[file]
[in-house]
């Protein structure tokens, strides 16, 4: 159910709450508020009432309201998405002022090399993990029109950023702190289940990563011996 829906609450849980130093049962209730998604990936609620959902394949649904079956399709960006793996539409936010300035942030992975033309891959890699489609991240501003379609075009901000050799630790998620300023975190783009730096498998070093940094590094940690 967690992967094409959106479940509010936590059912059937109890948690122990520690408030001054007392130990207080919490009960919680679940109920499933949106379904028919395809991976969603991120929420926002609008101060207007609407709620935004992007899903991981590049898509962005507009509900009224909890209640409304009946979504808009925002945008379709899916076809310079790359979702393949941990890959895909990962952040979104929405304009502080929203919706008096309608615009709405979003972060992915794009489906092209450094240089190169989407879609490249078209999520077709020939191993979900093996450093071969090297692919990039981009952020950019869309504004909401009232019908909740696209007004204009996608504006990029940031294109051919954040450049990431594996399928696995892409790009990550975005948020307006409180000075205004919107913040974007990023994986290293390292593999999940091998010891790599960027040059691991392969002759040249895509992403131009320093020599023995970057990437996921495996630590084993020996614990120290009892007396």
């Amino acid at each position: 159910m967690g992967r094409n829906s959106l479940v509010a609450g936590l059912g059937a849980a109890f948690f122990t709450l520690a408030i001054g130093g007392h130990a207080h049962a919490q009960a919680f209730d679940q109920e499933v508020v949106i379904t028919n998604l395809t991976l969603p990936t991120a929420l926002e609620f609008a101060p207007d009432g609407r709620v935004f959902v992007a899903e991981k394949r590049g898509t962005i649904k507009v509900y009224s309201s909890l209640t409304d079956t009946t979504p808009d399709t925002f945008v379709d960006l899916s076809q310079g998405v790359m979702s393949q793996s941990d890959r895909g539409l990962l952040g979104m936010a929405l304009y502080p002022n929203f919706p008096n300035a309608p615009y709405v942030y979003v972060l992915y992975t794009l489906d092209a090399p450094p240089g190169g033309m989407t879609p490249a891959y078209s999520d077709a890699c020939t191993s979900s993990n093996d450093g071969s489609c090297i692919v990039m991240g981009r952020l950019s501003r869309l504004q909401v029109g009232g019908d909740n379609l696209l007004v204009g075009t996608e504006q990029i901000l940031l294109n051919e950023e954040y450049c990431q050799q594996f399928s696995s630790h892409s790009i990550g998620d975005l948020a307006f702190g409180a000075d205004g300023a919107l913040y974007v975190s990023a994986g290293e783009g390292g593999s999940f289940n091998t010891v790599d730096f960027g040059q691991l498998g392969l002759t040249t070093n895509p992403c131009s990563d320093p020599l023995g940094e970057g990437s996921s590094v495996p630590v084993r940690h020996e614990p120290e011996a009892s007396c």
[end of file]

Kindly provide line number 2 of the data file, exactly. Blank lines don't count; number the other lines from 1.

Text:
């Protein structure tokens, strides 16, 4: 159910709450508020009432309201998405002022090399993990029109950023702190289940990563011996 829906609450849980130093049962209730998604990936609620959902394949649904079956399709960006793996539409936010300035942030992975033309891959890699489609991240501003379609075009901000050799630790998620300023975190783009730096498998070093940094590094940690 967690992967094409959106479940509010936590059912059937109890948690122990520690408030001054007392130990207080919490009960919680679940109920499933949106379904028919395809991976969603991120929420926002609008101060207007609407709620935004992007899903991981590049898509962005507009509900009224909890209640409304009946979504808009925002945008379709899916076809310079790359979702393949941990890959895909990962952040979104929405304009502080929203919706008096309608615009709405979003972060992915794009489906092209450094240089190169989407879609490249078209999520077709020939191993979900093996450093071969090297692919990039981009952020950019869309504004909401009232019908909740696209007004204009996608504006990029940031294109051919954040450049990431594996399928696995892409790009990550975005948020307006409180000075205004919107913040974007990023994986290293390292593999999940091998010891790599960027040059691991392969002759040249895509992403131009320093020599023995970057990437996921495996630590084993020996614990120290009892007396």